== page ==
These investors are totally separate from the investors in the real estate offered on the platform. In addition, the $870M is deal volume.
In theory, the deals you invest in on Realtyshares may be for a fraction of the equity in the total deal. Which then is leveraged with debt. (Mortgage. A loan.)
Like, here’s an example: Deal costs $100M. Down payment is $10M. Realtyshares has a $1M equity offering in said deal; 100 investors invested $10k in that deal. Total deal is technically $100M.
Doesn’t mean that Realtyshares actually had $100M between their hands. Their operating cash comes from that $105M+.
The “transition will have no impact on the underlying real estate investments,” Realtyshares said in same note. In other words, for the crowdfunding investors in the assets listed on Realtyshares, it’s business as usual.
Go ahead. Celebrate. Do a lil’ dance. You still got your money.
So why the smoke?
So the $105.6M? Where did it go? Yeah, here comes the bad news…
RealtyShares makes money when investors invest into the real estate deals on their platform.
In essence, Realtyshares snags a commission at the time of the investment and also over time, designed to be lower than the industry average.
Hence the disruption.
So, most likely, Realtyshares—whose disruptive business model offered investment access at lower fees than its private equity and asset management competitors, just to reiterate—found it couldn’t sustain the growth with its current business model.
When companies plateau…
This is obviously speculation on our behalf, but let’s use this entirely hypothetical example as an illustration.
You have a business that charges a $10 commission of each sale of hardware. Based on the market size, you can reasonably expect to do 100,000 sales every year.
Total market is 1M sales a year. In theory, you have another 90% of the market to get a piece of. But in reality, your plateau comes at 125k sales every year.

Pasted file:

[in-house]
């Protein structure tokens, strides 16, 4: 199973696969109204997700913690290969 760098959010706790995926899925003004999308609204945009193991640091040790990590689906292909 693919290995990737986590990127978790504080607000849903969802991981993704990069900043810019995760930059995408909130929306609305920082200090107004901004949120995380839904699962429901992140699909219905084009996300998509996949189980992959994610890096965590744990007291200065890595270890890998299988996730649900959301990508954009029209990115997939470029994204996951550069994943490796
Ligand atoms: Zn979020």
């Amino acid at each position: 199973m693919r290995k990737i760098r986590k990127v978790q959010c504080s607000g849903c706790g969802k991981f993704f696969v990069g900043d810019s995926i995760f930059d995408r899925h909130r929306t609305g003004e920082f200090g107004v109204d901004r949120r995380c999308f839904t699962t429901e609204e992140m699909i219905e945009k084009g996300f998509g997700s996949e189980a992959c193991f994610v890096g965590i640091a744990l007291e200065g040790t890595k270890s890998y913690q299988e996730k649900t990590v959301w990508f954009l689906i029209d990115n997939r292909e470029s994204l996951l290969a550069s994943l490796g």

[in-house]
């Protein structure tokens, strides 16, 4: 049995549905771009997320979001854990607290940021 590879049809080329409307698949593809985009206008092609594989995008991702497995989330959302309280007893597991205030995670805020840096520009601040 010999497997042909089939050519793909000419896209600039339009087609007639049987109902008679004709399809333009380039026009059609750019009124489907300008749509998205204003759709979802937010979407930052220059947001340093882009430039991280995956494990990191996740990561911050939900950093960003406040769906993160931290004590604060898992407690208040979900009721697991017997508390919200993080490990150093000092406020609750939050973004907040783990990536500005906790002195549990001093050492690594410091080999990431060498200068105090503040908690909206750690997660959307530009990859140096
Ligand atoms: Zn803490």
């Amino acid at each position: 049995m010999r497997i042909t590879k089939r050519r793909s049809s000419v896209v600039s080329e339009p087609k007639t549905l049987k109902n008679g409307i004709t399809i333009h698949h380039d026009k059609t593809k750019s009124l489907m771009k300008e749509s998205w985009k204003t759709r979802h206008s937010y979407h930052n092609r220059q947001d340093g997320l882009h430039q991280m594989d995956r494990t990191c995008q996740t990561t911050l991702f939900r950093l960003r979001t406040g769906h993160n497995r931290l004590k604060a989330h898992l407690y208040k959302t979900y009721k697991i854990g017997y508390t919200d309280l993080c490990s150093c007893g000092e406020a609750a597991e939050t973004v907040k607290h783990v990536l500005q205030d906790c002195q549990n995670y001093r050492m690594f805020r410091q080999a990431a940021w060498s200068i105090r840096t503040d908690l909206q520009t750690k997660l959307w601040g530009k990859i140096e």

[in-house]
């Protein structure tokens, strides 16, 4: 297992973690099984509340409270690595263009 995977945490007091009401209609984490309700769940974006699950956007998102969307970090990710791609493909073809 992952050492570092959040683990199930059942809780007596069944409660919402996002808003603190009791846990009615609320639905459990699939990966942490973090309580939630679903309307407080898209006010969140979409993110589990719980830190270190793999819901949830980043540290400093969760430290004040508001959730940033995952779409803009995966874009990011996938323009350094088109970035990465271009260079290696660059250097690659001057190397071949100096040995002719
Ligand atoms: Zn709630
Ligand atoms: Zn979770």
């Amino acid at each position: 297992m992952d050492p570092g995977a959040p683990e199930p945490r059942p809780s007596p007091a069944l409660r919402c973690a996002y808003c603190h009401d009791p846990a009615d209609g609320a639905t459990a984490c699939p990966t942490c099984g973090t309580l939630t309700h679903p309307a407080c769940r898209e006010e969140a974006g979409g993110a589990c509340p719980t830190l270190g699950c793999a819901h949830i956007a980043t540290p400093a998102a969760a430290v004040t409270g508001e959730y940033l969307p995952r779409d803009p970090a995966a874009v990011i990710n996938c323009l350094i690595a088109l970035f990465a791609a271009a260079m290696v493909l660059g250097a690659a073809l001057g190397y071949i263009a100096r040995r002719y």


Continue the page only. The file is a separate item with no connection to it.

Your ceiling, in other words, is $1.25M in revenue every year.
Now, if you’ve raised money with the intention of increasing the value—again, this is a general example, not specific to Realtyshares—and you hit a ceiling in terms of revenue…
There’s only so much upside to justify a valuation to investors before they say…
Is that what happened here?
Who knows? Could be. Looks like it.
It’s what happen to a lot of them. They raise tons of cash, accelerate the growth, grow too fast, and then they die.
In fact, “premature scaling” at one point was (and still may be) the No. 1 startup killer. This basically means when a company grows too fast for its own good,
Or as internet entrepreneur and New York Times bestseller Neil Patel put it:
If you gain more funding than your business warrants at its specific stage, it can produce undesirable side effects. In essence, it can cause you to expand your operations beyond what is manageable. This is premature scaling in its most common and nefarious form, and it is going to destroy your startup.
Back to real estate crowdfunding.
So what’s the rest of the industry saying? Why the sudden Realtyshares collapse?
CEO of Crowdstreet Tore Steen says the Realtyshares situation isn’t an indicator of health or longevity in the industry.
“It’s actually an indicator that the industry is maturing,” Steen says. “In an industry like this—crowdfunding of commercial real estate—you’re going to have certain business models that survive and certain ones that might not.”
Co-founder of competitor EquityMultiple Charles Clinton agreed, saying head count is to blame.
“I think you’ve seen some of the platforms that have managed headcount and spending a bit more judiciously are maybe a bit better situated for the next couple of years of growth,” Clinton told NREI.
And in the meantime?
It’ll create a “temporary crisis for people,” but that the industry will get past this pretty easily, Clinton said. “We’re still in the very early innings of total growth.”
How Do Interest Rates Impact REITs?
The last few months have been choppy for stock markets. The S&P 500 [SPY] index which is an indicator of the overall market has experienced at least three sharp declines since October this year.
With the tariff war looming large and interest rates set to rise again, are the stock markets still a viable investment option? Should you diversify and invest in REITs instead? Here we look at the relationship between rising interest rates and their impact on REITs or real estate investment trusts.
REITs are high-yield financial instruments that are obligated to pay at least 90% of taxable profits to shareholders. The maximum amount of returns are driven majorly by dividend payouts instead of price appreciation.